Nanex Research

Nanex ~ 14-Dec-2012 ~ Quote Stuffing Bombshell

Update - March 4, 2016 - Vindicated!

Must read: SEC pays $750,000 Whistle-blower award for "high-quality analysis by an industry expert"!

Looks like the people calling us conspiracy theorists may have been lying and libeling Nanex after all.


In June 2010, while analyzing the Flash Crash, we noticed that many stocks had extremely high rates of canceled orders (1000+ per stock, per second). We then looked at data back to 2004 and found hundreds of thousands of examples: the first beginning in July 2007, which not coincidentally is when High Frequency Trading (HFT) began exploiting the flaws of Reg. NMS. In our first published report on the Flash Crash, we came up with a term to describe this anomaly and coined Quote Stuffing. Two years later, we created the animation Rise of the Machines  to chronicle the growth of this phenomenon.

That summer, Zero Hedge (Durden), USA Today (Krantz), CNBC (Pisani), Reuters (Lash), Barrons (McTague), the Wall Street Journal (Strausberg & Lauricella), the New York Times (Bowley), the Atlantic (Madigral), Risk Magazine (Wood), Bloomberg (Mehta) Bloomberg Magazine (Foroohar) and others investigated Quote Stuffing and asked the regulators (Trading and Markets Division at SEC) and the exchanges about it. The regulators and exchanges vehemently denied that Quote Stuffing existed and that we (Nanex) were conspiracy theorists. We have had many discussions with reporters who told us privately the language used was far from tame. And we are not even listing the reporters or news organizations that passed on writing a story because of what they were told by the regulators.

More recently, in October 2012, at a meeting between the SEC's Trading and Markets Division and major Institutional buy-side firms, an SEC spokesperson besmirched Nanex's reputation with the same party line: that our research and findings were the stuff of conspiracy theory. So it is not surprising that respected and established media reporters who work closely with the street, and talk to them daily as colleagues, may have found our theories and graphics "out there". It is not surprising that quote stuffing and "bad algos" would be hard to believe and buy into unless you worked with market data every day.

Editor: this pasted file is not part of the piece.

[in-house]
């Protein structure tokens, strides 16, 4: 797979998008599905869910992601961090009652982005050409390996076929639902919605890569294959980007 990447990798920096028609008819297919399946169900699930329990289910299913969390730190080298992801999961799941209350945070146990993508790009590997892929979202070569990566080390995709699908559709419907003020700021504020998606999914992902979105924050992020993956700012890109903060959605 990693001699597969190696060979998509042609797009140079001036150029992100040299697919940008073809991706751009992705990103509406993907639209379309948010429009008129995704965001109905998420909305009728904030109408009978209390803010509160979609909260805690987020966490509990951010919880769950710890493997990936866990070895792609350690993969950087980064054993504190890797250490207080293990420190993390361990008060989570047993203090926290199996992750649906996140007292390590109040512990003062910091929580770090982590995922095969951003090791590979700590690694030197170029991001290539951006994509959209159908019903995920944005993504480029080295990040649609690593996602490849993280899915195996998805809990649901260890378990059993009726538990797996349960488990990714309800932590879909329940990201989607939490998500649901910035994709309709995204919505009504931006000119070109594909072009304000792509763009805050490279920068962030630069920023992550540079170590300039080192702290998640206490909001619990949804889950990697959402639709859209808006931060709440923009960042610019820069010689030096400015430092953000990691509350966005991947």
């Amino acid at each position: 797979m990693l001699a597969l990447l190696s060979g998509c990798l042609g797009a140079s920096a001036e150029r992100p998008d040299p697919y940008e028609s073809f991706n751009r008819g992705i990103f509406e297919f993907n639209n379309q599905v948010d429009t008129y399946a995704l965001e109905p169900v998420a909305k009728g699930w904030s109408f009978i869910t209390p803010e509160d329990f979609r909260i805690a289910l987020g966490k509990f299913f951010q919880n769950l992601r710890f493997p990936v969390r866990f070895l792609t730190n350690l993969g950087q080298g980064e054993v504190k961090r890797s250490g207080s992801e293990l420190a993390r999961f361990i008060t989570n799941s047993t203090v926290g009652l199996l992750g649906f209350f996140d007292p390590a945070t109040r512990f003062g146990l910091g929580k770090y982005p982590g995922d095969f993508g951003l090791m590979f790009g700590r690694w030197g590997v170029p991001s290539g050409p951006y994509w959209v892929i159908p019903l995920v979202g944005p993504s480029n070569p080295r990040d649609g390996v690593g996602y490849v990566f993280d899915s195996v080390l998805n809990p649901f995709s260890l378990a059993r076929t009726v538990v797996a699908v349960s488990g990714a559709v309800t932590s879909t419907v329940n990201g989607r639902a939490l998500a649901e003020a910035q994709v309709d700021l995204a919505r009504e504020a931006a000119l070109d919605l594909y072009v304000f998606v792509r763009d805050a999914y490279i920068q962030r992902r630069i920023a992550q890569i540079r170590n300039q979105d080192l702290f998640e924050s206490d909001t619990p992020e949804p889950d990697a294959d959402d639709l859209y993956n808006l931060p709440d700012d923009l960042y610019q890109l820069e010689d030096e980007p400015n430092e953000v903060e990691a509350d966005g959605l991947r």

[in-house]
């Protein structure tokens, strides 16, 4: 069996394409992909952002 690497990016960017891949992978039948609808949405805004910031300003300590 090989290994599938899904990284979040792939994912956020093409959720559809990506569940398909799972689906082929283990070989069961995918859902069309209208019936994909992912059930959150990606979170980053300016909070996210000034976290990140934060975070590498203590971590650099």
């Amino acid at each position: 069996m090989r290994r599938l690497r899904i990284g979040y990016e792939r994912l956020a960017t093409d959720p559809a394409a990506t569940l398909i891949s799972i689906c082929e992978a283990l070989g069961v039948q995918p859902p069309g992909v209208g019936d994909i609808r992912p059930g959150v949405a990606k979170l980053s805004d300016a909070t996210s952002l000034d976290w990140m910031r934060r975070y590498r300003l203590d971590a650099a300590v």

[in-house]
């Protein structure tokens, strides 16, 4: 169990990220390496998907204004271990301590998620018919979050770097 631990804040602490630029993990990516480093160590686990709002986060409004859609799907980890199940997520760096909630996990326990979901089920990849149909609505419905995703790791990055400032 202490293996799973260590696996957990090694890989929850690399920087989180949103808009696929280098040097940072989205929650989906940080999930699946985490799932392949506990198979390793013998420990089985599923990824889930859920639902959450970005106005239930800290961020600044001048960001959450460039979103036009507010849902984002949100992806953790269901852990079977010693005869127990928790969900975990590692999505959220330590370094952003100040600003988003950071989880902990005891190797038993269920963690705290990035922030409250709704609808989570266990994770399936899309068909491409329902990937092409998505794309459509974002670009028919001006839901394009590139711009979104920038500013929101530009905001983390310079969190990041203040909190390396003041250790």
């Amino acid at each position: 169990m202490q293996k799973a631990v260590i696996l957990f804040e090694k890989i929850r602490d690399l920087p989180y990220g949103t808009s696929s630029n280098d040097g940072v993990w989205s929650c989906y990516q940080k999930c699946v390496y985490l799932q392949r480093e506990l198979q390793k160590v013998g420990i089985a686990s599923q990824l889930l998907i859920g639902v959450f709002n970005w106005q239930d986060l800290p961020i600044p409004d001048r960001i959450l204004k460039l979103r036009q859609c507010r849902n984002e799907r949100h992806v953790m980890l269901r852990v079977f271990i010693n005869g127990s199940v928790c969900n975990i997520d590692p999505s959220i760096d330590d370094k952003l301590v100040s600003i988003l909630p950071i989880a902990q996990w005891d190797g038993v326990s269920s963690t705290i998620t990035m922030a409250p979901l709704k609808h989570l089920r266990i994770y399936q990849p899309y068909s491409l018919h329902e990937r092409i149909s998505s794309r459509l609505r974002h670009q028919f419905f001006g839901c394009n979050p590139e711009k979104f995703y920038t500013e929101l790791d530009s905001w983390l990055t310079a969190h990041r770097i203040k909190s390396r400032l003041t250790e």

Credit Suisse Bombshell

Now comes along this paper (see below) from Credit Suisse, one of the global leaders in electronic trading and research. This paper describes Quote Stuffing as a strategy employed by HFT. Note that the term Quote Stuffing did not exist until we coined it in June 2010. Credit Suisse's paper shows how easy it is to detect. And that is true, it is that simple to spot and it continues to occur. Which is why the last 2 years have been confusing and frustrating to no end.


With abundant evidence to the contrary, why would SEC Regulators deny that Quote Stuffing exists and that our analyses are "the stuff of conspiracy theories"? We are not about to engage in conspiracy theory talk now by saying someone is being paid or compensated to shill for HFT/Wall Street and putting the reputation and authority of the regulators at risk.

Here are a few possibilities:
Of course we do not know the answer. Our hope is to arm the media to get at the truth; we can only examine the data. Perhaps it is time for the media to dig up their notes and follow up with more questions.

This paper at the link below was removed after we published this paper. We found a new link: High Frequency Trading Measurement, Detection and Response

This link no longer works: Credit Suisse: HFT DETECTION

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